Most U.S. paper money features a portrait of a former President of the United States, but two bills currently issued by the U.S. government do not:
- Alexander Hamilton is pictured on the $10 bill. Alexander Hamilton was NOT a U.S. President, and the $10 bill is the lowest value paper money in the U.S. that does not feature a portrait of a past president. (Hamilton was Secretary of the Treasury under George Washington and was the driving force behind the creation of the U.S. banking system.)
- Benjamin Franklin is pictured on the $100 bill. The $100 bill is the highest value U.S. paper money being issued today that does not have a portrait of a U.S. president. (Actually, the $100 bill is currently the highest value paper money being issued at all in the United States.)
The five other paper money bills currently issued DO feature former presidents:
- Ulysses S. Grant is pictured on the $50 bill. Ulysses Grant was the 18th U.S. President, serving from 1869 to 1877. He was also the Commanding General of the Union forces in the U.S. Civil War, making him a hero around the country and propelling him into the presidency.
- Andrew Jackson is pictured on the $20 bill. Andrew Jackson was the 7th U.S. President, serving from 1829 to 1837.
- Abraham Lincoln is pictured on the $5 bill. Lincoln was the 16th U.S. President from 1861 until he was assassinated in 1865. Lincoln was President throughout the U.S. Civil War, and is perhaps the most famous of all U.S. Presidents other than George Washington.
- Thomas Jefferson is pictured on the $2 bill. Jefferson was the third U.S. President, serving from 1801 to 1809. While the $2 bill is still issued in the United States, it is fairly rare to see one in actual circulation.
- George Washington is pictured on the $1 bill. Washington was of course the first U.S. President, from 1789 to 1797, as well as being the major military hero of the American Revolution.
One Discontinued Bill Also Featured A Non-President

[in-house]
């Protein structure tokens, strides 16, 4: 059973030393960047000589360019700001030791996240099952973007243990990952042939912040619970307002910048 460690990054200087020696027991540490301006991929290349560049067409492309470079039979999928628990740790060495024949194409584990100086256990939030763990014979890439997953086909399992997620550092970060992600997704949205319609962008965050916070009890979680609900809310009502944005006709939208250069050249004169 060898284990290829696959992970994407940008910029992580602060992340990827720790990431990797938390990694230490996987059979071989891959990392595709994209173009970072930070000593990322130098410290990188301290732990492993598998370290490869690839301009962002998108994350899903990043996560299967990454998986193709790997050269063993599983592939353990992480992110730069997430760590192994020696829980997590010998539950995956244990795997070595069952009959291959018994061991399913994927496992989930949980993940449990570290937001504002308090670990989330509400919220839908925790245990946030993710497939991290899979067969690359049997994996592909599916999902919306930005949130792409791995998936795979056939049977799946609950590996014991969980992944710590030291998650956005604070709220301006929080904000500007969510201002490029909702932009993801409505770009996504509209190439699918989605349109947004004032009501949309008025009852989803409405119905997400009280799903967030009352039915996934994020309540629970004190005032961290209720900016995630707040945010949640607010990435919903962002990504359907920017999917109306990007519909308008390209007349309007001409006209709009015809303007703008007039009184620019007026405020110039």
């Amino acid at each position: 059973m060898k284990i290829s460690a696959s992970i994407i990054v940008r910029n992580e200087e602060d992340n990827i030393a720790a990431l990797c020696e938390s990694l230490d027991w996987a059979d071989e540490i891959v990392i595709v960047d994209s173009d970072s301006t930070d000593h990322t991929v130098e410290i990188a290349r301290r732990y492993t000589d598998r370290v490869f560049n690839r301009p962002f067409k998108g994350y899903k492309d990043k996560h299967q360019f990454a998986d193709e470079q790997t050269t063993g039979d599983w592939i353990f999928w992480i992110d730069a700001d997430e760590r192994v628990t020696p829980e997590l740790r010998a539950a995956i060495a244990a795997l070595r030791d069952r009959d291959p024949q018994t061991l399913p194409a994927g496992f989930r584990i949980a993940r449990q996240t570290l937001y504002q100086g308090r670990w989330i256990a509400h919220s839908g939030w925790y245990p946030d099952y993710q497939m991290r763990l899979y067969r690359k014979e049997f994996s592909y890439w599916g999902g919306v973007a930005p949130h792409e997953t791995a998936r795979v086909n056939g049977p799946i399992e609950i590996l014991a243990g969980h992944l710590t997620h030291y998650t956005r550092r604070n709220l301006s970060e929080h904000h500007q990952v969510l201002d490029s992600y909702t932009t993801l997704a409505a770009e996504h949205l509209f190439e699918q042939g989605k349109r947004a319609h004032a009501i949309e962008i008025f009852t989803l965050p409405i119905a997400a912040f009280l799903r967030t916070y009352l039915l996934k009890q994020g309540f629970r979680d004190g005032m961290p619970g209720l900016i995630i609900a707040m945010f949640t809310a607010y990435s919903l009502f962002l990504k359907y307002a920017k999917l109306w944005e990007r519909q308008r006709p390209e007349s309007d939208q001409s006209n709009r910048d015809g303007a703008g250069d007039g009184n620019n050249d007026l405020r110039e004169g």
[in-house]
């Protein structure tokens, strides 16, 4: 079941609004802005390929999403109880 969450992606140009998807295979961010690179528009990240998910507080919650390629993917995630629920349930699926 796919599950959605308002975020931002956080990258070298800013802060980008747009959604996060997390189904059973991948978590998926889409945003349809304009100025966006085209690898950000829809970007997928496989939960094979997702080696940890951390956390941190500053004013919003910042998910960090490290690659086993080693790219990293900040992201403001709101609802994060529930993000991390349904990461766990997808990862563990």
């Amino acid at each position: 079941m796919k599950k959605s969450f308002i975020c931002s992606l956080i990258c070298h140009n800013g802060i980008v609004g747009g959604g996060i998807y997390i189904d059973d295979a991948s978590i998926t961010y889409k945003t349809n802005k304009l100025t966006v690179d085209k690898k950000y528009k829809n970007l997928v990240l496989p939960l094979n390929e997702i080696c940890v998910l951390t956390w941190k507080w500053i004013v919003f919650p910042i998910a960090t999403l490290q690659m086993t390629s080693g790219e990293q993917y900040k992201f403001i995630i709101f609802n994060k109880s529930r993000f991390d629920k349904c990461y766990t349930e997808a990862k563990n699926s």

The paper bills listed above are the only denominations currently issued by the U.S. Government. However, in the past other, higher denomination bills were issued, and these bills are still legal tender that can be spent — though they are worth more as collectors’ items than their face value. One of these paper bills featured a non-U.S. President:
- Salmon P. Chase was pictured on the $10,000 bill, which was discontinued in 1969. Chase was the Secretary of the Treasury in Abraham Lincoln’s administration and was never a U.S. President. The $10,000 bill was the highest dollar value paper money to ever be publicly circulated.
Other discontinued denominations of U.S. paper money include:
- William McKinley was pictured on the $500 bill, which was last issued in 1969. (The last actual printing of the bill appears to have been in 1945.) McKinley was the 25th President of the United States, serving from 1897 until he was assassinated in 1901. (There were also earlier versions of the $500 bill with other individuals pictured.)
- Grover Cleveland was pictured on the $1000 bill, which was also last issued in 1969. Cleveland was the 22nd AND 24th president, serving from 1885 to 1889, and then again from 1893 to 1897. Cleveland is the only U.S. President to serve two non-consecutive terms. (Benjamin Harrison served as President in between Cleveland’s two terms. Harrison defeated Cleveland in the 1888 election, with Harrison winning in the Electoral College even though Cleveland had a higher number in the popular vote.)
- James Madison was pictured on the $5000 bill, also last issued in 1969. Madison was the fourth U.S. President, serving from 1809 to 1817.
- There was also a $100,000 bill that was never available to the public. Woodrow Wilson was pictured on this $100,000 bill, which was only used for transfers between U.S. Federal Reserve Banks. Wilson was the 28th President, serving from 1913 to 1921.
Author: Adam Jusko